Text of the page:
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The facts about peptic ulcers

A peptic ulcer is a sore that develops when the lining of the digestive system becomes damaged by digestive juices. It can grow in the lining of the duodenum, lower esophagus, or stomach. Weight loss, nausea, and indigestion-like pain are some signs.

According to a study, there was at least one peptic ulcer in 8.09% of people worldwide in 2019, a 25% rise from 1990. According to the same survey, fewer occurrences have been documented in the US since the first half of the 20th century. Between 1990 and 2019, they started to rise once more.

The digestive tract can be affected in several places by a peptic ulcer. As a result, it goes by a variety of names, including

stomach ulcer from gastric disease

in the duodenum is a duodenal ulcer (the first part of the small intestine)

Infections with the Helicobacter pylori (H. pylori) bacteria and long-term use of non-steroidal anti-inflammatory medicines are two possible causes of peptic ulcers.

Symptoms

Peptic ulcers may not show any symptoms at all, or they may produce minor discomfort. Others can feel a stomach ache that is both dull and searing.

Additional signs can include:

  • The Meal is tough to swallow
  • nausea
  • vomiting
  • feeling full or bloated
  • sticky, dark stool (if bleeding)

Ulcers can result in severe symptoms, bleeding, and indications. These are symptoms of an ulcer that is bleeding:

Throwing up blood

  • Feces that are dark crimson or that are black and tarry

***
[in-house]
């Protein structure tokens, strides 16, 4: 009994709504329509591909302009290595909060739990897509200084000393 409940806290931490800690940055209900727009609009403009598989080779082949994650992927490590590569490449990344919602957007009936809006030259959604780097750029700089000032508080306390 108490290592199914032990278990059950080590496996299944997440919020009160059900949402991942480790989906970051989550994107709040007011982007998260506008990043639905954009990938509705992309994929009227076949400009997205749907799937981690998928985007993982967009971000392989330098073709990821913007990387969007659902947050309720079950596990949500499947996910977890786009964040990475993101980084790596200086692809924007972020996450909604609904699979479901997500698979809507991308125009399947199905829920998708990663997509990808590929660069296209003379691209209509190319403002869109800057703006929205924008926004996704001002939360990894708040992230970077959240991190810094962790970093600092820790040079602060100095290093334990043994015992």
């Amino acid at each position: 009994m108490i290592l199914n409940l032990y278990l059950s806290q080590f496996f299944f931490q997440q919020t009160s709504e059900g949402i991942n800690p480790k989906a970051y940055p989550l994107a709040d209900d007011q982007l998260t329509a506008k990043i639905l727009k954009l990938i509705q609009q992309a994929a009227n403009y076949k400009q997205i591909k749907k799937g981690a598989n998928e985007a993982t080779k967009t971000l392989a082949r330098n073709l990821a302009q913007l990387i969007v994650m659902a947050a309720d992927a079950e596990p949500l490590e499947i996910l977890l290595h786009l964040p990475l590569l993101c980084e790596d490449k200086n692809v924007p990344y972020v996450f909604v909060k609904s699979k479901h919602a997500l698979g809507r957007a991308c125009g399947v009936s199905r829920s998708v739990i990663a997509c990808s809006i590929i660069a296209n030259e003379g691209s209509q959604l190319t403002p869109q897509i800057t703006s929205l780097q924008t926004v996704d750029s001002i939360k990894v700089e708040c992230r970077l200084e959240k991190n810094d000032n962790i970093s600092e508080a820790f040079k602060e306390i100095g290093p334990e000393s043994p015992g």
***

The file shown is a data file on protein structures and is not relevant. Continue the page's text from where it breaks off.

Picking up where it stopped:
• Nausea and vomiting that is particularly intense and continuous
  • How can NSAIDs contribute to ulcer development?

NSAIDs are a class of drugs frequently used for headaches, menstrual cramps, and other symptoms. They can also aid in lowering inflammation and fever. Ibuprofen and aspirin are two examples. Many NSAIDs are accessible over-the-counter.

They lessen the stomach’s capacity to produce a thick layer of mucus for protection. As a result, stomach acid has a more significant potential to harm Trusted Sources. NSAIDs may also hinder blood flow to the stomach, hindering the body’s capacity to repair cells.

Other root causes of stomach ulcers

Among the additional probable causes of peptic ulcers are:

Genetics: Many people with peptic ulcers have relatives who also have the condition, indicating that hereditary factors could be at play.

Smoking: Frequent smokers may be more likely than non-smokers to experience peptic ulcers, but it’s unknown how smoking affects them.

Alcohol consumption: Alcohol consumption can aggravate the stomach lining and raise acidity.

Use of corticosteroids: Studies have shown that those who use high or ongoing dosages of corticosteroids are also at higher risk.

One study indicated that psychological stress might increase the incidence of peptic ulcers in a way that cannot be explained by other factors like NSAID use or an H. pylori infection. Studies on the relationship between stress and an increased risk of ulcers are inconsistent.

Diet

A person undergoing therapy for gastric ulcers may find some relief through dietary adjustments.

Trusted Source foods and flavorings that could stimulate the production of stomach acids are to be avoided. Although it may differ for individuals, common causes include caffeinated beverages, garlic, black pepper, and chili powder.

Alcohol should also be avoided because it has a similar impact on the stomach.

A person’s diet should also include foods high in readily soluble fiber and vitamin A. These may consist of:

Where to find soluble fiber:

  • oats
  • apples
  • oranges
  • carrots
  • Phytonidyl husk
  • legumes
  • hemp seeds
  • nuts
  • barley

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